John Adams' Harmonium - tips on learning?

We have three performances of John Adams’ *Harmonium *coming up in a few weeks’ time. I’m finding it very difficult to learn. I keep getting lost in the long stretches of repetitive, monosyllabic notes. It should just be a simple matter of counting, and yet somehow that’s not working.

Has anyone else performed this work? Got any tips?

Are you singing or playing? Which part?

Sadly, the answer is still likely to be “count like mad”. Mark up your music with a count (up or down) over each bar for the repetitive sections and use that to help keep track. You can also put in cues from other parts, although they will be repeating a lot as well.

And if you’re singing bass, be sure to wear your tightest underpants for “Wild Nights”. A series of high B-flats is just insane.

I’m singing first tenor, so the high B flats won’t be a problem.

Marking each bar is a very good suggestion. Thanks Gyrate.

You can’t be the first person/group to face the challenge of learning this type of minimalist piece - how about checking on line for tips for singing Steve Reich or Philip Glass? There was a thread about a small college’s performance of Reich’s Music for 18 Musicians at NYC’s Band on a Can festival - that piece has vocals, so if a “small college” can figure it out, there must be a way to get tips and tricks on line in mimimalist music circles…

Best of luck!

I’ve done the work twice and it definitely gets easier as you get more comfortable and are able to relax and start hearing the changes going on around you - it’s not all the same but the changes are subtle.

When you get close to the performance, also pay attention to which people the conductor is cueing at various points as this can help if you get lost - if your conductor is at all competent s/he will be consistent in this.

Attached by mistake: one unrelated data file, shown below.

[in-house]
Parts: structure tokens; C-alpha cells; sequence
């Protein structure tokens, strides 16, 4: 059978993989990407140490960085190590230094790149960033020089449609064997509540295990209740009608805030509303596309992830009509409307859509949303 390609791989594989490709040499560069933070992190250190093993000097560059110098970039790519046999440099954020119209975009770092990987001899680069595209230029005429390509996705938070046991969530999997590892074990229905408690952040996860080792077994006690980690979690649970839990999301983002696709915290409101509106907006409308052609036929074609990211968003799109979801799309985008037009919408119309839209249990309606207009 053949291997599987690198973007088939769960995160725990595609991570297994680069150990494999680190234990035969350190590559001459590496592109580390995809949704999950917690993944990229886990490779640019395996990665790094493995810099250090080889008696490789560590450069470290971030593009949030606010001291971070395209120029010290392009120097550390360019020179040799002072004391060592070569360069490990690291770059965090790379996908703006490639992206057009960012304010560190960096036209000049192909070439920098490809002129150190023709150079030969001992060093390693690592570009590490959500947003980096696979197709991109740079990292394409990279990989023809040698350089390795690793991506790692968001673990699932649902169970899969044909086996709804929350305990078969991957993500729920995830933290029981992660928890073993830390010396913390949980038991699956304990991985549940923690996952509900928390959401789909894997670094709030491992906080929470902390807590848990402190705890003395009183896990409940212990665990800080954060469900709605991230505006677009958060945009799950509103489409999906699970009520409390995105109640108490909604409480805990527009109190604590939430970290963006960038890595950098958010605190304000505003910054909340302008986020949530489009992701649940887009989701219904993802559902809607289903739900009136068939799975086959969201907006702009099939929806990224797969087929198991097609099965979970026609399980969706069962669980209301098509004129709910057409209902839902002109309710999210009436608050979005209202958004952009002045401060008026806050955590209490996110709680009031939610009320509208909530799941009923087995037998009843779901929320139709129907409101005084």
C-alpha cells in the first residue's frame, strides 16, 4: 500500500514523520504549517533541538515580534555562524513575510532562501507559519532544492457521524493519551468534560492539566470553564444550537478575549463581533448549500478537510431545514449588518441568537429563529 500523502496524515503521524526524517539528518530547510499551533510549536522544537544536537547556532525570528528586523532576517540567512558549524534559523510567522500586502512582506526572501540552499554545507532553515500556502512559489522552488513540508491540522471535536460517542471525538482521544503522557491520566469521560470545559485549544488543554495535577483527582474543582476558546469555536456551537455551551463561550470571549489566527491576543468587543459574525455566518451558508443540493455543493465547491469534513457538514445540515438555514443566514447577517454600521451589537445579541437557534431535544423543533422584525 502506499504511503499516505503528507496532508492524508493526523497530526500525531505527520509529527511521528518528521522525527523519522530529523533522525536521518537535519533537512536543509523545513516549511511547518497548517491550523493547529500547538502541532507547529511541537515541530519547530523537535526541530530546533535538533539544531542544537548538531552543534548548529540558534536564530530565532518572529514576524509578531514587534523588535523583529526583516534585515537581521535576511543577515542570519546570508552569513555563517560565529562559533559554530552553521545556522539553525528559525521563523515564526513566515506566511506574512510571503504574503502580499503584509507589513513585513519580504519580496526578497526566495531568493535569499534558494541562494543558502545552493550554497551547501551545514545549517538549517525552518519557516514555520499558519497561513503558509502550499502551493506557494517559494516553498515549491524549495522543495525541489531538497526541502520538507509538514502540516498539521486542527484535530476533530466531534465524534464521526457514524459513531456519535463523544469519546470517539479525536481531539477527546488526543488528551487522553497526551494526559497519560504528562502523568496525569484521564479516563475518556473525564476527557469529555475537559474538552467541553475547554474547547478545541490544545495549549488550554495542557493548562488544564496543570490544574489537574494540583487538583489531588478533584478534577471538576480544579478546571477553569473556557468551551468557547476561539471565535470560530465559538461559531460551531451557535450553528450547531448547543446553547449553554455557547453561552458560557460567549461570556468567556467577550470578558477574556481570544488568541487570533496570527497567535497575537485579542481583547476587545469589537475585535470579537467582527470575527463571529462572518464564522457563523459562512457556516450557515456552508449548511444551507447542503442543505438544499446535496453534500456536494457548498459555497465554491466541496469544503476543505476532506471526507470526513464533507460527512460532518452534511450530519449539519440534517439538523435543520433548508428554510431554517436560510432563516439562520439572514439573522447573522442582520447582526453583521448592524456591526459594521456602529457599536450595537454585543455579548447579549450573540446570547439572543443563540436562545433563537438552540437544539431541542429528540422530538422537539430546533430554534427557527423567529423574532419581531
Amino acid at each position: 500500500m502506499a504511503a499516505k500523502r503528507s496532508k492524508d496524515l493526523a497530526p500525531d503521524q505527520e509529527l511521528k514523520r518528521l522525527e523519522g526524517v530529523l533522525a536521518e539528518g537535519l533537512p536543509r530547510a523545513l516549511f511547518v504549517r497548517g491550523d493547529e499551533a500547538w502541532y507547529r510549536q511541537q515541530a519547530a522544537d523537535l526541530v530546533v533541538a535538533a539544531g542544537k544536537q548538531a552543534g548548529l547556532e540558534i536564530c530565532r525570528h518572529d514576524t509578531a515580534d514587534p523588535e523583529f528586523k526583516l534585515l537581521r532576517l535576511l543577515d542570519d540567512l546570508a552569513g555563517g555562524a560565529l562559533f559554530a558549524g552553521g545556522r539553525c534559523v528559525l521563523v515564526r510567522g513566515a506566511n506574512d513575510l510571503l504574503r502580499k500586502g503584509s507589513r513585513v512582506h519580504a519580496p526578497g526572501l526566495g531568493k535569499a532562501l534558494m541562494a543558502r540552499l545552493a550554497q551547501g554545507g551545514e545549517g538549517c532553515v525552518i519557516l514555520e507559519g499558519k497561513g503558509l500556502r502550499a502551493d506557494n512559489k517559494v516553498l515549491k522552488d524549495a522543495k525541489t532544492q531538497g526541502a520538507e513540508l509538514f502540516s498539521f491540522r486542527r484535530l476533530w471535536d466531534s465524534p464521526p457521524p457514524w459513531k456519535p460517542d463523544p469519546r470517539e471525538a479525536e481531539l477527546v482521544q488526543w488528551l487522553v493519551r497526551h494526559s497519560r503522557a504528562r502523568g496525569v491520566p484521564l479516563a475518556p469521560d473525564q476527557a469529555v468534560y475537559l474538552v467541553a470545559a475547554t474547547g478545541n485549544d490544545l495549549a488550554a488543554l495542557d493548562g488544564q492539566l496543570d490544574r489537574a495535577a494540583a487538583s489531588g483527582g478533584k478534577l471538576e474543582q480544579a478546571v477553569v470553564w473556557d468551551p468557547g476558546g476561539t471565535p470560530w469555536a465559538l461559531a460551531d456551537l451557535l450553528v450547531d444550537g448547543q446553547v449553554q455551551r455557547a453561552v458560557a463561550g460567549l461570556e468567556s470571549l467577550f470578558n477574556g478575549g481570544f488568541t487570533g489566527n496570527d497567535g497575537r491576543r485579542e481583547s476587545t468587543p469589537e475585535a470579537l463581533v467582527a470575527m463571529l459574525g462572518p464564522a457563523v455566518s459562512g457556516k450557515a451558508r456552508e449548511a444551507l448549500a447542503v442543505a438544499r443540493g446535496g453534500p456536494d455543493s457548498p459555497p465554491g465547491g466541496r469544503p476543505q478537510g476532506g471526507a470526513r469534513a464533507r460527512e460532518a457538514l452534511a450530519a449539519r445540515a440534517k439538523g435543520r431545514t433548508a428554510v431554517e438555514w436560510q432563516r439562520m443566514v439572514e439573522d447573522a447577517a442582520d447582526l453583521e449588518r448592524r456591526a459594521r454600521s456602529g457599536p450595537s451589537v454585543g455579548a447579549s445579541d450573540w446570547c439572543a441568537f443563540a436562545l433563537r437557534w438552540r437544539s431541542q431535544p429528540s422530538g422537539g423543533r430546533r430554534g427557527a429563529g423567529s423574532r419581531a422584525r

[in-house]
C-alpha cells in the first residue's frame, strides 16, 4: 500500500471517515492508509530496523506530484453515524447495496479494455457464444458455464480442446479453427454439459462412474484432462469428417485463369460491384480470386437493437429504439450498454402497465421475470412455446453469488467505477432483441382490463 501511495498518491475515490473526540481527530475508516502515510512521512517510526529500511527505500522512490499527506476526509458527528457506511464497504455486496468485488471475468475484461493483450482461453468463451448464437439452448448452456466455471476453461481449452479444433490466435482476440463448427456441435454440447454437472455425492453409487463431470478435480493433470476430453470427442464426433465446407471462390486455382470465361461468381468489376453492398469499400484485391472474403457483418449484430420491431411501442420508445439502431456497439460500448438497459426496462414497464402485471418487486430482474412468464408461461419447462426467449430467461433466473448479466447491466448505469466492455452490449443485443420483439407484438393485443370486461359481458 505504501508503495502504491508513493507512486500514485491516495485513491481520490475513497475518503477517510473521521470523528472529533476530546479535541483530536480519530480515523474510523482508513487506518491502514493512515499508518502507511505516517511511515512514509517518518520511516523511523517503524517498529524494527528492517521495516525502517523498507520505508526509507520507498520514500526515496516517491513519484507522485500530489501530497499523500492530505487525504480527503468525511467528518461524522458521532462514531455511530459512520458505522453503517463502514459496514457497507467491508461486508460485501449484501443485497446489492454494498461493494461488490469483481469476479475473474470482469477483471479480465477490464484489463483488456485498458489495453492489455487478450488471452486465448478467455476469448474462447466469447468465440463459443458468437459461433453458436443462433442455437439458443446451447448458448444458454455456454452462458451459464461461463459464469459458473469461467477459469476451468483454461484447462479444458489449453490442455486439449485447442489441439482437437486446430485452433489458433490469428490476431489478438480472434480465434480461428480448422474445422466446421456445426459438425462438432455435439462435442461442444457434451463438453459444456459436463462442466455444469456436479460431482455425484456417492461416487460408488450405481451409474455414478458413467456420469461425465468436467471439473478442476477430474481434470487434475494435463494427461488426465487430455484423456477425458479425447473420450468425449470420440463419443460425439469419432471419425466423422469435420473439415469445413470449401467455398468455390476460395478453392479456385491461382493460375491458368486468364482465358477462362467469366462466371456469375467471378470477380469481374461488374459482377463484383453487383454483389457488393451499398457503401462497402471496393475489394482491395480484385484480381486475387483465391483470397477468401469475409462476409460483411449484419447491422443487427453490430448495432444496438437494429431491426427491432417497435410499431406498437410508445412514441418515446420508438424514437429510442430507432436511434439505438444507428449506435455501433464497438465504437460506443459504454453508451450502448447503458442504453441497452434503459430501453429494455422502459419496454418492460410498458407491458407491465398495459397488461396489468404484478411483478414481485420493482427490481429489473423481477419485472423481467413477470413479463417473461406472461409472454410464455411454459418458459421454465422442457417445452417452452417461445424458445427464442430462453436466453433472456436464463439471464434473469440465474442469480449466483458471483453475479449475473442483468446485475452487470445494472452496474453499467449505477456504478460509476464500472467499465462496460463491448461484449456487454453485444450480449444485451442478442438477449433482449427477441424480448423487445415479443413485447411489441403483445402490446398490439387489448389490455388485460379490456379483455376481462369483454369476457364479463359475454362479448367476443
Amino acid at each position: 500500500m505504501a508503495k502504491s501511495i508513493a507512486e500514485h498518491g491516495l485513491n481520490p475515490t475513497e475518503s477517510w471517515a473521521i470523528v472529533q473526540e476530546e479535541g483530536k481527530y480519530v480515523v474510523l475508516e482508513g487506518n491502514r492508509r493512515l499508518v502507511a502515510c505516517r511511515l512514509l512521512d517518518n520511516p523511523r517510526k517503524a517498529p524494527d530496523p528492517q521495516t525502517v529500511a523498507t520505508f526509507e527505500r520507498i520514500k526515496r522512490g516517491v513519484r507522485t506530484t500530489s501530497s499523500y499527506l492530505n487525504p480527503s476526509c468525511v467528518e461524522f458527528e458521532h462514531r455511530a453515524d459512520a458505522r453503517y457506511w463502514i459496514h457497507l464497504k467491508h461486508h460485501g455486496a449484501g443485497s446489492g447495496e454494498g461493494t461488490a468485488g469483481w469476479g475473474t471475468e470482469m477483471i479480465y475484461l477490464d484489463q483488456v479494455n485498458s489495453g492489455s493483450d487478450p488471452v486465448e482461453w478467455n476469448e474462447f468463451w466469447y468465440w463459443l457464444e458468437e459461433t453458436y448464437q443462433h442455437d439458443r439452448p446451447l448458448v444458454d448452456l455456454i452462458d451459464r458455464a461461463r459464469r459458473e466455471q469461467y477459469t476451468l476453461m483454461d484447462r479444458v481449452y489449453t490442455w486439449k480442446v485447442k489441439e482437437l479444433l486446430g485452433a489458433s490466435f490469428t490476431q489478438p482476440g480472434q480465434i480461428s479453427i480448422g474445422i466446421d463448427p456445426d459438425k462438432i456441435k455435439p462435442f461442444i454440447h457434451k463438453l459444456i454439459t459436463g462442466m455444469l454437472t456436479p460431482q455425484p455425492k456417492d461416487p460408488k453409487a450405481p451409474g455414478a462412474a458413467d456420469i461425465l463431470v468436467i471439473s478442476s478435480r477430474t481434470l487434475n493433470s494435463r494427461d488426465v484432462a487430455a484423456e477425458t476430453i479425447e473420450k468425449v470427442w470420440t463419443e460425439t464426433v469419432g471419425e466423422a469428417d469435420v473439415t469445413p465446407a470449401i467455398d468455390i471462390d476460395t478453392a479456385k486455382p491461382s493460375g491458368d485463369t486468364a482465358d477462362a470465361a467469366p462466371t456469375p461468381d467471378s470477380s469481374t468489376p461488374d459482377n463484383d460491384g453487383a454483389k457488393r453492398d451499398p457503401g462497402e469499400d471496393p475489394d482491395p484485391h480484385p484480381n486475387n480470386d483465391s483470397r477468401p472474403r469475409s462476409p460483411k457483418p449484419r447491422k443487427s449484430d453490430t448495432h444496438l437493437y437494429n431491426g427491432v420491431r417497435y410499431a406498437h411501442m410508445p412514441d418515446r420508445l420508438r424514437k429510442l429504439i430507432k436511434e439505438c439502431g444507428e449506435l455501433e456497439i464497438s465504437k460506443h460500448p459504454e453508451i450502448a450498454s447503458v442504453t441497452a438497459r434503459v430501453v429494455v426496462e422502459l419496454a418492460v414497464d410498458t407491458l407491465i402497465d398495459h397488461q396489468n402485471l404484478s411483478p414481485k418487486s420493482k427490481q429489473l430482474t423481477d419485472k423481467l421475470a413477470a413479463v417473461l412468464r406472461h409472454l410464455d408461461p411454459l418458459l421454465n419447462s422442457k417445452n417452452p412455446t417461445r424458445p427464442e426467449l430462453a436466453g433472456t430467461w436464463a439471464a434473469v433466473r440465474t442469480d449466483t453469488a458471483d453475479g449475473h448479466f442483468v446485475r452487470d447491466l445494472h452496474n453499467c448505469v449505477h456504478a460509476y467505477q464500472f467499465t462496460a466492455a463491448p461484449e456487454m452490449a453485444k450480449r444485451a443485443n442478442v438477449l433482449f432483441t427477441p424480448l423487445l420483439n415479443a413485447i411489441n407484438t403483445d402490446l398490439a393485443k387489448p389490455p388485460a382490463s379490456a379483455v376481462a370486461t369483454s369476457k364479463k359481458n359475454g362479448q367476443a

I don’t know this specific work - I’ve done lots of other minimalist music, though.

Marking your ‘countdowns’ is a really good idea.

Does this one have a lot of metre changes? Marking a two with an ‘L’, a three with a ‘△’ (a triangle, in case that doesn’t come through) and a four with a ‘▢’ (a square) does two things - it gives you an easy visual reference that reinforces the time signature and the act of marking it/writing it yourself helps you to pay attention to it.

In your home practice, toss a grapefruit or similar sized object from hand to hand, so that you always catch it on the downbeat. This helps to give you a kinetic sense as well as an intellectual sense of the timing.

That’s the trick with Steve Reich - the repetition forces a type of listening that’s much more intense than anything one is used to.

That is, like, the coolest tip ever. I love insider-baseball stuff like that; stuff you never hear about but is part of digging into your art.

The conductor will be Edo de Waart, to whom the work is dedicated, so I assume he will be up to scratch. I’ve sung under his direction only once before, for several Beethoven 9 performances.

Oh God, yes.

Already done, and definitely helping.

Thanks. That’s an interesting suggestion. I’ll give it a try, but I’m doubtful. My hand/eye co-ordination is pretty woeful.

Actually last night’s rehearsal was a huge improvement. I suspect everyone had been doing lots of work at home. I certainly had.

Our first performance is tonight. The overall sound is fine, although there are still a few dodgy bits here and there. We’ll just have to go for it.

If it gets youtube’d, post a link!

Break a triplet*!

*or whatever word used to describe the meters you are dealing with! :wink:

It went pretty well - certainly much better than anticipated. No really obvious mistakes anyway. No doubt we’ll improve tomorrow and Saturday night.

We were last on the program, which included the Beethoven 7 and Barber Adagio. As we came on stage it was amusing to see the usual exodus of patrons leaving to avoid having to sit through anything ‘modern’.

The ABC recorded last night’s performance, presumably for broadcast at a later date.

When the piece is that complex, I prefer to just say ‘Don’t fuck up!’.

If there’s a broadcast, I’d love to hear it!

When we’re given the details of any broadcast, I’ll certainly post them.

Well, the three performances are over. The final one on Saturday night was definitely the best and was greeted by rapturous applause. Edo looked very pleased too.

All in all it was a very rewarding experience. Returning to Bach’s St John Passion will seem rather tame.

Very cool - congrats!